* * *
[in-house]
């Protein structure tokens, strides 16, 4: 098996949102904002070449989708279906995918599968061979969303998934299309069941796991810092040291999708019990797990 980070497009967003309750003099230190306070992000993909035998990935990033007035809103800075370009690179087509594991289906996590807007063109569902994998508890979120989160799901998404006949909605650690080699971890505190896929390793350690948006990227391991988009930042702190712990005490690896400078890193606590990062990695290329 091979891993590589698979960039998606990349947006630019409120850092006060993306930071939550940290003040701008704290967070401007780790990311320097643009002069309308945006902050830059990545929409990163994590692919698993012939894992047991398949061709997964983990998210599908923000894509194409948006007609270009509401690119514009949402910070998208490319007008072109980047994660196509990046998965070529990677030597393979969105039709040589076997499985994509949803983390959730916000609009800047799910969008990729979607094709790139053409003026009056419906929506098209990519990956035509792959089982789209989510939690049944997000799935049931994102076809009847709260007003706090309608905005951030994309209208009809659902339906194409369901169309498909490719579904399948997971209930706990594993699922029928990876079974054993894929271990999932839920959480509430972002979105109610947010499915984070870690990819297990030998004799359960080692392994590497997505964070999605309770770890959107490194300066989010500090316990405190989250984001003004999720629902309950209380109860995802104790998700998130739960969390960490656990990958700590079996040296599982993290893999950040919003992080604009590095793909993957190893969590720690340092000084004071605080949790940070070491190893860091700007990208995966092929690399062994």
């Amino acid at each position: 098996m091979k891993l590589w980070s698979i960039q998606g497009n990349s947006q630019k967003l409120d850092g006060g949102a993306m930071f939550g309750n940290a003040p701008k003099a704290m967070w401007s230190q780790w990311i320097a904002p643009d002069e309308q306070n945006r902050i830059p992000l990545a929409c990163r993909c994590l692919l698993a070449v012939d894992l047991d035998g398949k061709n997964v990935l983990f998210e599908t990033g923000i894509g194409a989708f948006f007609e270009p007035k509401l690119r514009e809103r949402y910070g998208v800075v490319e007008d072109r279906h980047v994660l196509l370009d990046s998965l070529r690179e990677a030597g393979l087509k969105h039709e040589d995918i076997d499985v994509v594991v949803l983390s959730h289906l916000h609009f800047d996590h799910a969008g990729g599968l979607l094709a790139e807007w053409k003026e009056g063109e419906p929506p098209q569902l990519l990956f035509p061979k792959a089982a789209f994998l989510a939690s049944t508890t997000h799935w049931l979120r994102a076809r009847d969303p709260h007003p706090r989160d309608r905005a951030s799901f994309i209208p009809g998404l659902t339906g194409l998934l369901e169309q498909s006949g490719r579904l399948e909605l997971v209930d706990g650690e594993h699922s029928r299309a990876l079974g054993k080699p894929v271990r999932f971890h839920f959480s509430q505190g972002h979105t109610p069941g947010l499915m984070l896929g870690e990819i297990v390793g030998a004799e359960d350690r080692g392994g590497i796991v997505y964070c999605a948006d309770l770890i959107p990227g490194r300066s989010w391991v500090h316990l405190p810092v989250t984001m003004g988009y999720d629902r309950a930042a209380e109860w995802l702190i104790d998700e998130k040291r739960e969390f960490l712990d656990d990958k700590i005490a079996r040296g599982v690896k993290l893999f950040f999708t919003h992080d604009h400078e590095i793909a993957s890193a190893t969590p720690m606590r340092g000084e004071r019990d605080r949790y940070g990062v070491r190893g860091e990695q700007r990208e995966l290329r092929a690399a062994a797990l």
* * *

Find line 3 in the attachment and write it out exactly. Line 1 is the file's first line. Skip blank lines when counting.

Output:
């Amino acid at each position: 098996m091979k891993l590589w980070s698979i960039q998606g497009n990349s947006q630019k967003l409120d850092g006060g949102a993306m930071f939550g309750n940290a003040p701008k003099a704290m967070w401007s230190q780790w990311i320097a904002p643009d002069e309308q306070n945006r902050i830059p992000l990545a929409c990163r993909c994590l692919l698993a070449v012939d894992l047991d035998g398949k061709n997964v990935l983990f998210e599908t990033g923000i894509g194409a989708f948006f007609e270009p007035k509401l690119r514009e809103r949402y910070g998208v800075v490319e007008d072109r279906h980047v994660l196509l370009d990046s998965l070529r690179e990677a030597g393979l087509k969105h039709e040589d995918i076997d499985v994509v594991v949803l983390s959730h289906l916000h609009f800047d996590h799910a969008g990729g599968l979607l094709a790139e807007w053409k003026e009056g063109e419906p929506p098209q569902l990519l990956f035509p061979k792959a089982a789209f994998l989510a939690s049944t508890t997000h799935w049931l979120r994102a076809r009847d969303p709260h007003p706090r989160d309608r905005a951030s799901f994309i209208p009809g998404l659902t339906g194409l998934l369901e169309q498909s006949g490719r579904l399948e909605l997971v209930d706990g650690e594993h699922s029928r299309a990876l079974g054993k080699p894929v271990r999932f971890h839920f959480s509430q505190g972002h979105t109610p069941g947010l499915m984070l896929g870690e990819i297990v390793g030998a004799e359960d350690r080692g392994g590497i796991v997505y964070c999605a948006d309770l770890i959107p990227g490194r300066s989010w391991v500090h316990l405190p810092v989250t984001m003004g988009y999720d629902r309950a930042a209380e109860w995802l702190i104790d998700e998130k040291r739960e969390f960490l712990d656990d990958k700590i005490a079996r040296g599982v690896k993290l893999f950040f999708t919003h992080d604009h400078e590095i793909a993957s890193a190893t969590p720690m606590r340092g000084e004071r019990d605080r949790y940070g990062v070491r190893g860091e990695q700007r990208e995966l290329r092929a690399a062994a797990l």